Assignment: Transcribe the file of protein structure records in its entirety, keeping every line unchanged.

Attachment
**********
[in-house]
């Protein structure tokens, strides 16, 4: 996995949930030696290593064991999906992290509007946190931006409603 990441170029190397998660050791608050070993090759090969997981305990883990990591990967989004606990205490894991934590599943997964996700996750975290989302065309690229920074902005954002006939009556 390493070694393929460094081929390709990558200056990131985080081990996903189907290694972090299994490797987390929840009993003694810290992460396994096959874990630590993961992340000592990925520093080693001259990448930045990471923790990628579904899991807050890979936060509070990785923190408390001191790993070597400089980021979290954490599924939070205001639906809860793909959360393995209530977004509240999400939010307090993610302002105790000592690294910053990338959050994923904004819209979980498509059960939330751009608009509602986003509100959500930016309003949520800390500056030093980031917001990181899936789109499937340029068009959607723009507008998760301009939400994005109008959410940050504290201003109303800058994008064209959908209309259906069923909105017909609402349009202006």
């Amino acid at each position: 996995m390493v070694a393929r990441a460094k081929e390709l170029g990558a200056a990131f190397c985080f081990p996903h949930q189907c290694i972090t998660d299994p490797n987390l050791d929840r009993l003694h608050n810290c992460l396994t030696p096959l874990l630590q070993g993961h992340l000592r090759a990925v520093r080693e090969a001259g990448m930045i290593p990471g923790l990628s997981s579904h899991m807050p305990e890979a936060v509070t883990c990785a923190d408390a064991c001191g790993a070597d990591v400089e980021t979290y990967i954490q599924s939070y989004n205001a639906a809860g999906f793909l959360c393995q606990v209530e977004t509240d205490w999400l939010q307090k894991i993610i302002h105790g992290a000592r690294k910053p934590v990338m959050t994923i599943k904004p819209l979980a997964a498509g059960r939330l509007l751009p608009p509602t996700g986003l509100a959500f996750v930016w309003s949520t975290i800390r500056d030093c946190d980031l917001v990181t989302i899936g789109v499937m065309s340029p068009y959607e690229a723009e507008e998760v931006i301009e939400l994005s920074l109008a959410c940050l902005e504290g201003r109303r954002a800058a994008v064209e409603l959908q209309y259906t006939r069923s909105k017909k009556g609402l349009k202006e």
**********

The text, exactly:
[in-house]
């Protein structure tokens, strides 16, 4: 996995949930030696290593064991999906992290509007946190931006409603 990441170029190397998660050791608050070993090759090969997981305990883990990591990967989004606990205490894991934590599943997964996700996750975290989302065309690229920074902005954002006939009556 390493070694393929460094081929390709990558200056990131985080081990996903189907290694972090299994490797987390929840009993003694810290992460396994096959874990630590993961992340000592990925520093080693001259990448930045990471923790990628579904899991807050890979936060509070990785923190408390001191790993070597400089980021979290954490599924939070205001639906809860793909959360393995209530977004509240999400939010307090993610302002105790000592690294910053990338959050994923904004819209979980498509059960939330751009608009509602986003509100959500930016309003949520800390500056030093980031917001990181899936789109499937340029068009959607723009507008998760301009939400994005109008959410940050504290201003109303800058994008064209959908209309259906069923909105017909609402349009202006």
């Amino acid at each position: 996995m390493v070694a393929r990441a460094k081929e390709l170029g990558a200056a990131f190397c985080f081990p996903h949930q189907c290694i972090t998660d299994p490797n987390l050791d929840r009993l003694h608050n810290c992460l396994t030696p096959l874990l630590q070993g993961h992340l000592r090759a990925v520093r080693e090969a001259g990448m930045i290593p990471g923790l990628s997981s579904h899991m807050p305990e890979a936060v509070t883990c990785a923190d408390a064991c001191g790993a070597d990591v400089e980021t979290y990967i954490q599924s939070y989004n205001a639906a809860g999906f793909l959360c393995q606990v209530e977004t509240d205490w999400l939010q307090k894991i993610i302002h105790g992290a000592r690294k910053p934590v990338m959050t994923i599943k904004p819209l979980a997964a498509g059960r939330l509007l751009p608009p509602t996700g986003l509100a959500f996750v930016w309003s949520t975290i800390r500056d030093c946190d980031l917001v990181t989302i899936g789109v499937m065309s340029p068009y959607e690229a723009e507008e998760v931006i301009e939400l994005s920074l109008a959410c940050l902005e504290g201003r109303r954002a800058a994008v064209e409603l959908q209309y259906t006939r069923s909105k017909k009556g609402l349009k202006e």